Remember the old days when the produce section of the grocery store reflected the season? If you wanted fresh veggies in the early spring your choices were slim. You could find potatoes, a few squishy onions, and somewhat furry, limp carrots. Most veggies were canned but the health conscience put out the big bucks for frozen corn and mixed veggies. Our choice of fresh fruit was only slightly better. The last of the oranges took up a little produce aisle real estate next to the mushy red delicious apples and bananas. In the last days of winter we yearned for fresh spring strawberries and asparagus just as much as we yearned for the snow to melt and a kiss of sunshine on our faces. We knew that fresh produce would arrive only as it ripened. Watermelon showed up just in time for our 4th of July BBQ. Tomatoes, corn, green beans, berries, plums, peaches, pears, and apricots came in one by one until the produce aisle was once again brimming with abundance. Fall marked a season of apples, onions, sweet potatoes, squash, and pumpkins for Thanksgiving pie. Oranges and grapefruits arrived in time for Christmas treats and then the produce aisle took a break from busy shoppers.
My generation knew this rhythm of the seasons in our younger years but now we enjoy fresh veggies year round and look askance at anyone who dares suggest inviting canned veggies to the dinner table. Canned fruit? What is that?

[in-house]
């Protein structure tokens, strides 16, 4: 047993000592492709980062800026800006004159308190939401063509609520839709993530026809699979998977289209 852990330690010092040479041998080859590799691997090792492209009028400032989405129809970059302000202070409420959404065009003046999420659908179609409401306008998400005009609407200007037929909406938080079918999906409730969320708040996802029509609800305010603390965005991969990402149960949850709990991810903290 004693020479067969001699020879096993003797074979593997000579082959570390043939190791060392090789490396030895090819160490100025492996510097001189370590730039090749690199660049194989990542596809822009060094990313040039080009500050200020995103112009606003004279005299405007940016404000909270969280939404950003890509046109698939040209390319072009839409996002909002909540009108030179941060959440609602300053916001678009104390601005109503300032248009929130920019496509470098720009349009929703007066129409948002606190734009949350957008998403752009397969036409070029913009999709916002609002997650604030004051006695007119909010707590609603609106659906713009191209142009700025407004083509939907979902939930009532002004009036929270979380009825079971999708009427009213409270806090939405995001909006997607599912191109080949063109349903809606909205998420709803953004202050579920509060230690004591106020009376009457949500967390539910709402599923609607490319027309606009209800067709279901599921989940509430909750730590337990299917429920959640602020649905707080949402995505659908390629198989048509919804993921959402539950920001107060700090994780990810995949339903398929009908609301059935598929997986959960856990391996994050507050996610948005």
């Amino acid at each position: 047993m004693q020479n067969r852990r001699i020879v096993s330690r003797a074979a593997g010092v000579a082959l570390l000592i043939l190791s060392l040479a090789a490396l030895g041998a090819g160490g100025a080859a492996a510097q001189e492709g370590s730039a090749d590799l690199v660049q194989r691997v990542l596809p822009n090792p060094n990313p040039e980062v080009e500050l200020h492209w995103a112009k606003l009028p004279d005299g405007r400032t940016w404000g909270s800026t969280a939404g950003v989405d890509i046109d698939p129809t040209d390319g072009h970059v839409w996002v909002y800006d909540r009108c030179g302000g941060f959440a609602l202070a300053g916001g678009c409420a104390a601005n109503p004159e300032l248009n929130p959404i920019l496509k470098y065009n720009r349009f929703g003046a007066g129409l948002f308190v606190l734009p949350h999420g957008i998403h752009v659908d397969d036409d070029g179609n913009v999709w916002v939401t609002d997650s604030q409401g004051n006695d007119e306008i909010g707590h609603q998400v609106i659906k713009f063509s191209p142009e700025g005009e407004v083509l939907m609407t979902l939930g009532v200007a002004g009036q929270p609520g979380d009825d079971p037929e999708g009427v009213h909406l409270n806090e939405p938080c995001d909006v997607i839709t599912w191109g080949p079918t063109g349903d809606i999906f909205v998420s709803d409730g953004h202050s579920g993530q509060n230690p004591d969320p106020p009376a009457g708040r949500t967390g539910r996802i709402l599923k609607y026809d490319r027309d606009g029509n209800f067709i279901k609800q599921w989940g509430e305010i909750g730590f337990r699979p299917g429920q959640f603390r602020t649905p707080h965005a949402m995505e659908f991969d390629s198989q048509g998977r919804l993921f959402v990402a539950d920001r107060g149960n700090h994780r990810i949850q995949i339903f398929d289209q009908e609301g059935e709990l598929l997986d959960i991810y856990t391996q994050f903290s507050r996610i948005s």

I became poignantly aware of the disappearance of the food seasons when discussing birthday cakes with the grands. The September Grand requested a raspberry cake for her birthday celebration. When I mentioned that fresh raspberries will be difficult to find in September she offered the full wisdom of her 6 year old world. "Just buy them that at the store, Mimi." The July Grand who will soon boast double digits filled me in on produce aisle shopping ease. The Grands clearly have no sense of in-season. They have no concept of out-of-season. They understand right now.
The grands have no idea that we once had to purchase fresh produce in season. We lived by the rhythms of the season and eagerly anticipated the arrival of the first spring produce. Our gluttonous natures burst forth as fruit after veggie graced our plates in the summer. Fall heralded the arrival of the apples, squash, and late harvest season pumpkin. I appreciate the convenience of purchasing fresh year round but I pose the question, is the right now worth the loss of food seasons?